Grief and Loss in Adolescence: Principles, responses and challenges
Grief and loss are fundamental aspects of life; they are inevitabilities that stem from our mortality and our natural propensity to form deep emotional bonds with those closest to us—our family, friends and colleagues. Perhaps C. S. Lewis captured the sensation of grief best when he said:
“No one ever told me that grief felt so like fear. I am not afraid, but the sensation is like being afraid. The same fluttering in the stomach, the same restlessness, the yawning. I keep on swallowing. — C.S. Lewis, A Grief Observed
How one physically manifests grief may vary between age groups and cultures but it is a universal occurrence in humans who are of normal cognitive development.
In this paper, grief and loss will be reviewed in the context of Worden’s principles and theories; specifically, what these principles say about grief and loss, how they might apply to the adolescence demographic, what challenges the health care provider might expect to encounter when working with a grieving adolescent, and how a health care provider can best respond to a grieving teenager. A series of hypothetical acute care settings will be presented to illustrate how a nurse might best proceed in responding to a grieving adolescent.
Death during Adolescence
Adolescence is a transitionary stage of life that poses unique challenges for the individual. Change is the hallmark of this developmental period as teenagers struggle with hormonal changes, newfound desires for independence, confidence issues, and concerns about body image. Grief and loss during this stage of life, whether it be the loss of a parent, relative, or close friend, often greatly exacerbates the emotional state of a teen who is already experiencing the stresses associated with the transition from child to adult. According to Metzgar, typical grief responses of teenagers include anger, depression, withdrawal, frustration, confusion, acting out, and noncompliance (Metzgar, 2002).
Unlike young children, who often do not fully contemplate the finality of death, adolescents are usually aware that death is final (Freeman, 2005). According to Freeman, adolescents have the mature intellectual development necessary to understand the core concepts of death—universality, non-functionality, irreversibility, and causality—and can elucidate fully the details (Freeman, 2005). This greater understanding of death places adolescents closer to adults on the level of death awareness; however, teens may wonder if a dead person will return; this thinking may include supernatural elements as teens often associate an unexpected death or serious illness with a supernatural event or cause (Brewster, 1982).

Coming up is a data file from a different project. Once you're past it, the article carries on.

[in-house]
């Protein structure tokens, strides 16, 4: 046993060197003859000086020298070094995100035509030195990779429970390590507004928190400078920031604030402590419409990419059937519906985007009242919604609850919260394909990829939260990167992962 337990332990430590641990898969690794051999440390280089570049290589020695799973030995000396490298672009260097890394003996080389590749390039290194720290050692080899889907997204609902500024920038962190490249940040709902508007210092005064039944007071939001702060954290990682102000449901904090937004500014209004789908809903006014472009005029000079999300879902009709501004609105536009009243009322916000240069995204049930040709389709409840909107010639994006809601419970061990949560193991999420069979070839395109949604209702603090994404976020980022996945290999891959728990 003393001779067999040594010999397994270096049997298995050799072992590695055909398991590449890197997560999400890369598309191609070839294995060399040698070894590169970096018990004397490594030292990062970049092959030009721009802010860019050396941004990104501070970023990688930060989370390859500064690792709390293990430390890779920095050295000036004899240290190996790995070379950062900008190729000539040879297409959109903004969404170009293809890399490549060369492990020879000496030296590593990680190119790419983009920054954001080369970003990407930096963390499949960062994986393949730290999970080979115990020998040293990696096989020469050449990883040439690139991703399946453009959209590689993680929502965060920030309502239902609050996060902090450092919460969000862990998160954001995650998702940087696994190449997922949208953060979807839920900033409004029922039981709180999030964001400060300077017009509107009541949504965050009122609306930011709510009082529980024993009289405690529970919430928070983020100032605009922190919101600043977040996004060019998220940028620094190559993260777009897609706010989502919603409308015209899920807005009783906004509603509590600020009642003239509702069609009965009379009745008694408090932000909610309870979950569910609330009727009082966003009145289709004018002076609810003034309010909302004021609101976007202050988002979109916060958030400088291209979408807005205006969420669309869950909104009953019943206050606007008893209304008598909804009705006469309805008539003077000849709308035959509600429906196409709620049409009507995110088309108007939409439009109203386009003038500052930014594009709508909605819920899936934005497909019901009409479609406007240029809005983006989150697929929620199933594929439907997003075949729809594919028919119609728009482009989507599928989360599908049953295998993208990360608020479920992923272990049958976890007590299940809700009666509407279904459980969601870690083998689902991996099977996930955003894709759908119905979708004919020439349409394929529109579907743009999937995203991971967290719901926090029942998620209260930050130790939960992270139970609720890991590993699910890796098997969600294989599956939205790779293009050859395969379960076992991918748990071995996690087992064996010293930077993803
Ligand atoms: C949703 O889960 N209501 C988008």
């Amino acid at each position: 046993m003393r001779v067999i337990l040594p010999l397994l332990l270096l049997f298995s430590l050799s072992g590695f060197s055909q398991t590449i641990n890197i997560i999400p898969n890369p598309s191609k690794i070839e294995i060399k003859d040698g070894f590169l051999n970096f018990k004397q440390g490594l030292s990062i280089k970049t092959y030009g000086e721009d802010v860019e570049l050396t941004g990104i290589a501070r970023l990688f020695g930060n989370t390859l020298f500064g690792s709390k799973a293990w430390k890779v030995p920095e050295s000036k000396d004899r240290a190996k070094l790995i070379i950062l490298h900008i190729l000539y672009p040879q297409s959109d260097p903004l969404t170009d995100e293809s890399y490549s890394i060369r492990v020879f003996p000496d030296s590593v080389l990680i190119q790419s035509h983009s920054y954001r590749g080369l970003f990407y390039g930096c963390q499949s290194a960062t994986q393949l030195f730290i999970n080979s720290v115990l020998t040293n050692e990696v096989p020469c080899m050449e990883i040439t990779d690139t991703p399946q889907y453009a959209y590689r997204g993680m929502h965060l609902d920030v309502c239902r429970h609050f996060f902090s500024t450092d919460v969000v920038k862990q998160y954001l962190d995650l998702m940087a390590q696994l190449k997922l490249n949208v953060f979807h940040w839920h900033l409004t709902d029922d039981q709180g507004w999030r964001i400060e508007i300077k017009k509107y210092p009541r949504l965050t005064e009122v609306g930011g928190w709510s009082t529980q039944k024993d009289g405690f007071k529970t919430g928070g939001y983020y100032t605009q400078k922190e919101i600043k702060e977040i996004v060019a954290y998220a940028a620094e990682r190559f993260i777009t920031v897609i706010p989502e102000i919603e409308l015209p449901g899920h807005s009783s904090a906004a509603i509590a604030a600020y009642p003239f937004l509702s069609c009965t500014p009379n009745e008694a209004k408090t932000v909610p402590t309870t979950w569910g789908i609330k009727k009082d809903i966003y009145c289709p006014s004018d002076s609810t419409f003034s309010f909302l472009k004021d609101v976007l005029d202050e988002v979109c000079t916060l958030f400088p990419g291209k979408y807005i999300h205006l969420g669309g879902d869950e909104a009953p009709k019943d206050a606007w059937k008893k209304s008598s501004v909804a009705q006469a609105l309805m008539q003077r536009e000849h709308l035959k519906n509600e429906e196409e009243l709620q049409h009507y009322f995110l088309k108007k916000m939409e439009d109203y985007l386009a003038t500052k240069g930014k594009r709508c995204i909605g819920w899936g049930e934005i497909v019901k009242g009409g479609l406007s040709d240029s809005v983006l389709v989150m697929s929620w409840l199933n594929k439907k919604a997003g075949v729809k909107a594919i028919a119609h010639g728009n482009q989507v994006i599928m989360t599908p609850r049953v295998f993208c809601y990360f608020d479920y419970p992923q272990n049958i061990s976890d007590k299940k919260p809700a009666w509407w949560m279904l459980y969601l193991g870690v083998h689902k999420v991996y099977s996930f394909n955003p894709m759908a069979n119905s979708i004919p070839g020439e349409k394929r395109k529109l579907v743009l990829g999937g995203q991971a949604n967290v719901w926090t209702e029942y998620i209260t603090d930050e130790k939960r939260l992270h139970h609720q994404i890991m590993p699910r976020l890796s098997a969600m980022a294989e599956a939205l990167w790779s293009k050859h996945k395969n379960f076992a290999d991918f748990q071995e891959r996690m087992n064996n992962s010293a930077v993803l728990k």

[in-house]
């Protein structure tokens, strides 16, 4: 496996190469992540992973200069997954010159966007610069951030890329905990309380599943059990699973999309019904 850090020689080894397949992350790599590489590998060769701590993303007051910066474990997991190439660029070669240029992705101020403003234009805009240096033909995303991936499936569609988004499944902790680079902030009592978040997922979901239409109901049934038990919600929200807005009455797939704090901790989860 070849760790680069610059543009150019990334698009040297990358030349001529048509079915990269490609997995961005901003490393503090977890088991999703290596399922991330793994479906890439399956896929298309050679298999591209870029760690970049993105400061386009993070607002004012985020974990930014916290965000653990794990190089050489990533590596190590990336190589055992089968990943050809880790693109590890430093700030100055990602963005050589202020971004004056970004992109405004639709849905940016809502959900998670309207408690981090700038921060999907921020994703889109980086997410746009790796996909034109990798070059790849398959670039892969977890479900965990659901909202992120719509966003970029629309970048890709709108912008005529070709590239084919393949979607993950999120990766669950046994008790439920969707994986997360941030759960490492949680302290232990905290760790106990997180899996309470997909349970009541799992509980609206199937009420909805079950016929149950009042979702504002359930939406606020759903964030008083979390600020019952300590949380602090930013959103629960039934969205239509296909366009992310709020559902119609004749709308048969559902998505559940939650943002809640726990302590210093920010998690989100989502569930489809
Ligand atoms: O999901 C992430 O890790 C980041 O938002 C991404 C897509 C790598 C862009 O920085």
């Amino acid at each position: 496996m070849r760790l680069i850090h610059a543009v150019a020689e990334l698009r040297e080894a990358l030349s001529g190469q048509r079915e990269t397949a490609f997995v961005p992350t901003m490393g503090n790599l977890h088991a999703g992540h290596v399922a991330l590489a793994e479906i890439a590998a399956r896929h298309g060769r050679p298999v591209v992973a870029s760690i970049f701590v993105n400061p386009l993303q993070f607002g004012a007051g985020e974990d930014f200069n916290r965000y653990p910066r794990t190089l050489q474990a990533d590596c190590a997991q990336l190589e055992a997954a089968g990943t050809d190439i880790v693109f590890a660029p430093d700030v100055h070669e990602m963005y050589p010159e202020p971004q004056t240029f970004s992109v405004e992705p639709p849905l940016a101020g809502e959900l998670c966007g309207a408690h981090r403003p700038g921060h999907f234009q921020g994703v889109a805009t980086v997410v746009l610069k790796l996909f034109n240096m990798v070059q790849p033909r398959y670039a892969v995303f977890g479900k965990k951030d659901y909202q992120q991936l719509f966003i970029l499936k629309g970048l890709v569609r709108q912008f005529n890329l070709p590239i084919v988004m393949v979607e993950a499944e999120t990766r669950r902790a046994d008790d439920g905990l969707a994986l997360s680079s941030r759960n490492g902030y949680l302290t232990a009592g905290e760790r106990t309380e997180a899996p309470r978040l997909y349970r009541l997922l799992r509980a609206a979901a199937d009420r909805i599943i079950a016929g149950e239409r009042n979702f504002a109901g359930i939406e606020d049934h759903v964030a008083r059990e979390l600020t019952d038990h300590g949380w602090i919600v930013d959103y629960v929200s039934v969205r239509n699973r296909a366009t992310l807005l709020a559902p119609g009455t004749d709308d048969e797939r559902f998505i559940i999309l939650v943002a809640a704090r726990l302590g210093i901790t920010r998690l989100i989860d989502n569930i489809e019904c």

An adolescents’ grief experience is highly personal in nature, and unlike adults, teens tend to grieve more intensely. Often their grief response is not expressed smoothly or continuously but takes the form of a series of punctuated outbursts; in some cases an adolescent may make a concerted effort to control his or her emotions (Worden, 1996). In attempting to control their emotions, a teen may retreat inwardly by immersing themselves in highly personal activities such as reading, writing, listening to music, or exercising; in other cases, a teen may want to release the anger and sadness associated with their grief; in this case, he or she may act out angry or antisocial behavior (Worden, 1996).
Of particular importance from a health care perspective is the recognition that teens often perceive death as something that happens to others even though they recognize that death is a phenomenon that can and will happen to everyone. When a teen is confronted with the death of a close friend or relative, their perception of death as being a phenomenon that is distant from them, is abruptly challenged. In the case of the death of a peer, death is often sudden—in an American study, the three leading...
References: Aronson, S. (2005). “A war that had come right to them”: Group work with traumatized adolescents following September 11. International Journal of Group Psychotherapy, 55(3), 375-390
Freeman, S. J. (2005). Grief and loss: Understanding the journey. Belmont, CA: Brooks/Cole.
Kanel, K. (2007). A guide to crisis intervention. Belmont, CA: Brooks/Cole.
Metzgar, M. M. (2002). Developmental considerations concerning children’s grief. Retrieved March 27, 2013, from http://www.kidsource.com/sids/childrensgrief.html
Rask, K., Kaunonen, M. & Paunonen-Ilmonen, M. (2002). Adolescent coping with grief after the death of a loved one. International Journal of Nursing Practice, 8 (3), 137-142
Silverman, P., Nickman, S. & Worden, J. (1992). Detachment revisited: The child’s reconstruction of a dead parent. American Journal of Orthopsychiatry, 64 (4), 494-503.
Smead, R. (1994). Skills for living: Group counseling activities for elementary students. Champaign, IL: Research Press.
Worden, J. W. (1991). Grief counseling and grief therapy. New York: Springer Publishing Company
Please join StudyMode to read the full document